|Birth: ||Aug. 16, 1918|
|Death: ||Jun. 27, 1973|
Mother Iva had a twin sister named Eva, thus the unusual middle name for Lewis Evalyn Grizzle. His early life was in Delta County, Texas, around the Cooper area but usually in tiny outlying communities. This is a rural area, but highly prized farmland in the early 20th Century.
An early marriage to Faye Nance produced his only son, Ronnie Grizzle. After the divorce, he rarely saw his son. Lewis is said to have a daughter resulting from a wartime romance at one duty station, perhaps the Pacific Northwest.
Married Fain May and lived most of his life in Gregg County. Was a commissioned Police officer, serving primarily in the Gladewater Police Department, but his certificate was signed by the City Manager of Longview, and the Oath was administered and signed by Harry G. Mosley, City Secretary. Mosley went on to become City Manager, and a major thoroughfare in Longview was later named for him.
During World War II, Lewis was sent to Fort Leonard Wood, and two large panoramic Company photos exist of his unit in which he can be identified. He was briefly stationed in British Columbia, then later in England. Drove a gasoline supply truck. Said the only thing that terrified him was "German buzz bombs."
After wife Fain's death, her family gave me several of Lewis's photographs, including one with his army buddies posing in Paris, France with the Eiffel Tower in the background.
As I child, I spent many hours with my Uncle Lewis at his simple home on North Second Street in Longview, Texas. His father had died in October 1939, while the family was living in Mount Joy in Delta County. This was a rural area, surrounded by cultivated fields, and his father worked nearby in a rock quarry, where he sustained the injury which lead to infection and the loss of his life. Lewis was 20 or 21 at the time, and had recently obtained his first car and learned to drive. Soon afterwards, he joined the Army, leaving his mother with two younger boys, Lewis' brothers Wayne (Granville Wayne) and Billy Earl. Wayne, age 15, joined or was sent to join the Civilian Conservation Corps in Paris, Texas. Wayne was sent by train to Arizona and worked to construct a road across the rim of the Tonto Basin. He was too young and homesickness almost lead to disaster as he attempted to escape and walk to Winslow, planing to jump a freight train back to Texas. Lewis's mother, Iva, was left destitute and caring for her youngest son, Billy Earl, who was 6 years old at the time of his father's death. Like many people in East Texas during the Great Depression, Iva determined her best prospects were not toiling in the fields as a sharecropper, but rather in the boomtowns of the newly discovered East Texas oilfield. So she and Billy moved to Longview. This decision eventually led to all three of her sons living out their lives in that city.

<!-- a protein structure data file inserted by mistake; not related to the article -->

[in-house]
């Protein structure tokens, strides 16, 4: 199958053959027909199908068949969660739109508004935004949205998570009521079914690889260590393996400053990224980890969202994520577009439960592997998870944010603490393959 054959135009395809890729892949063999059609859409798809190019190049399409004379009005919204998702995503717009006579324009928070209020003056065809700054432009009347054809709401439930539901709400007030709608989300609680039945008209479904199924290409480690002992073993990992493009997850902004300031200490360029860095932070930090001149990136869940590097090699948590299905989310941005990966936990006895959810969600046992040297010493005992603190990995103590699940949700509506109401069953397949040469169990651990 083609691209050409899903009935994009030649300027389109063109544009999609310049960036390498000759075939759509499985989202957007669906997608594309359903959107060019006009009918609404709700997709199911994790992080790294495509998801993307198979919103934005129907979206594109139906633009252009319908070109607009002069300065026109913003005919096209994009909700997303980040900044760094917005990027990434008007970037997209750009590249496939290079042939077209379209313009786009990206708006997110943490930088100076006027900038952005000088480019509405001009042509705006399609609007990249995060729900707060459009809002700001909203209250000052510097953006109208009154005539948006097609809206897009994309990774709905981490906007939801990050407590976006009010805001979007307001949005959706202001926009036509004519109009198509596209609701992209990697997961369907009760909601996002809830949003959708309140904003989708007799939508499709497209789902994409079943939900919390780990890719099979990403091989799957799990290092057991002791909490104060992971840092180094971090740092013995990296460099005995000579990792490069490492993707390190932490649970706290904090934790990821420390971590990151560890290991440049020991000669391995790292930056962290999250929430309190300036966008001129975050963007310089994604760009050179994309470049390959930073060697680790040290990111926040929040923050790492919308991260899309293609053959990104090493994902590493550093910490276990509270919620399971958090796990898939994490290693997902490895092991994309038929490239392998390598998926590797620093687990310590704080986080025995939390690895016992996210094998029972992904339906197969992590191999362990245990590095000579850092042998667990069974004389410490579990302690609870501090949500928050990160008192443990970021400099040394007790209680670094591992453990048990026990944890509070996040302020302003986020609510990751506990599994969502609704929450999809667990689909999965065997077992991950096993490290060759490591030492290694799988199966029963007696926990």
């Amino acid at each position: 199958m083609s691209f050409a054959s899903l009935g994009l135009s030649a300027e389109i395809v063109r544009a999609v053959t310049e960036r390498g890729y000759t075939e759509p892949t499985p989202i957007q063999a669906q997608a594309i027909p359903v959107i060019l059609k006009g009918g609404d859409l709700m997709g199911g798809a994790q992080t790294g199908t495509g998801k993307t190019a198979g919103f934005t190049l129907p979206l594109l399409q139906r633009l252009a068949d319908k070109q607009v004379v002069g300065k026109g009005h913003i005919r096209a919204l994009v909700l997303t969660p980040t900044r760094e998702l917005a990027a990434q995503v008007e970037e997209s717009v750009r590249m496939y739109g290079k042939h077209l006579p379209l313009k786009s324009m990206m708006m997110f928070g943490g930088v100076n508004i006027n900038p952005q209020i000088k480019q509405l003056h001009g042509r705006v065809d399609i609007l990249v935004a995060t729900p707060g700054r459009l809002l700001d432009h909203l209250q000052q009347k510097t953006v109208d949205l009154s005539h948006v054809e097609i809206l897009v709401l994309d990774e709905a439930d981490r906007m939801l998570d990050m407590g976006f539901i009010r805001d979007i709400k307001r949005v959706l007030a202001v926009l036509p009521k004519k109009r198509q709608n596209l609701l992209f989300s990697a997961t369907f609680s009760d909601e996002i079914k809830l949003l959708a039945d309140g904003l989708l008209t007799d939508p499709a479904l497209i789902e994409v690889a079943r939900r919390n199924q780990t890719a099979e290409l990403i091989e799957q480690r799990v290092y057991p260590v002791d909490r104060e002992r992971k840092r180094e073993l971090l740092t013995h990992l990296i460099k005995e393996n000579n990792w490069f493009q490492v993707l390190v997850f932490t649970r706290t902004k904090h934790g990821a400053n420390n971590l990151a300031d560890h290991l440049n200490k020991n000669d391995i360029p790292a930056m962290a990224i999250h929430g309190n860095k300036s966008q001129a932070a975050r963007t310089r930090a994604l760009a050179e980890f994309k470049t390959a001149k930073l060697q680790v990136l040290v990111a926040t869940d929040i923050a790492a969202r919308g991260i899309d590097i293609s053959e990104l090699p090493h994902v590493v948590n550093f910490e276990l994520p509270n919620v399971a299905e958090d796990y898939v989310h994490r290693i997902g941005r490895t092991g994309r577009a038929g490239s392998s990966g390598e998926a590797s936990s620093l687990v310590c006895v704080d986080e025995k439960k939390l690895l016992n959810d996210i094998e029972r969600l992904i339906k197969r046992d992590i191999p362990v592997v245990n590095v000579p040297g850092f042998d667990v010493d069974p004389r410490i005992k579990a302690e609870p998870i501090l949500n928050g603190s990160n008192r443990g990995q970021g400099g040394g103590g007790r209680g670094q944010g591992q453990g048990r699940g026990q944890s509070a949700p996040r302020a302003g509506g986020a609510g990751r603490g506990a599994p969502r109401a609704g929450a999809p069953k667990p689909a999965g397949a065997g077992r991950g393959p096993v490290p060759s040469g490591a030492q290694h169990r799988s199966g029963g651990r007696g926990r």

Lewis was a man of very modest means, but he was rich in friends. I spend many hours at his house on North Second Street in Longview. The little white frame house he lived in was old and decrepit even in the early 1960s. I can remember the house floor plan was a perfect square, with the interior further divided into 4 rooms by two intersecting partition walls. Each room was exactly the same size.
On the front of the house, which faced south towards Greenwood St., each room had an exterior door, set near each other towards the center of the exterior wall. The two rooms on the back of the house each had one door exiting to either side. As I remember, this house had rudimentary electrical wiring, with a single light bulb hanging from the ceiling at the center of each room. Lights were turned on and off with a pull chain, and lacking wall outlets, incidental electrical devices were plugged into an adapter screwed into the light bulb socket. Inside the house, each of the four rooms had two doors, one leading into each adjoining room. Facing the front of the house, the front room on the left (SW corner) was Lewis and Fain's bedroom. It was also the main door used to enter the house, with Uncle Lewis generally parking on the side of the house facing Greenwood St.
The front room on the right (SE corner) was the living room. It contained modest furniture for seating, along with a television set. In summers, this was the coolest room in a house without air conditioning thanks to an evaporative cooler set in the east side window.
The back left room (NW corner), located nearest 2nd Street, was the kitchen. The remaining back right room (NE corner) was storage, used as a large closet. This house was originally built without running water or electricity. In fact, it had no bathroom. Until perhaps 1960, there was an outhouse, which I dimly remember to be located on the Greenwood St. side of the house, set back from 2nd Street, but perhaps a little closer to Greenwood than the house itself, which couldn't have been more than twice the length of an automobile away from the street.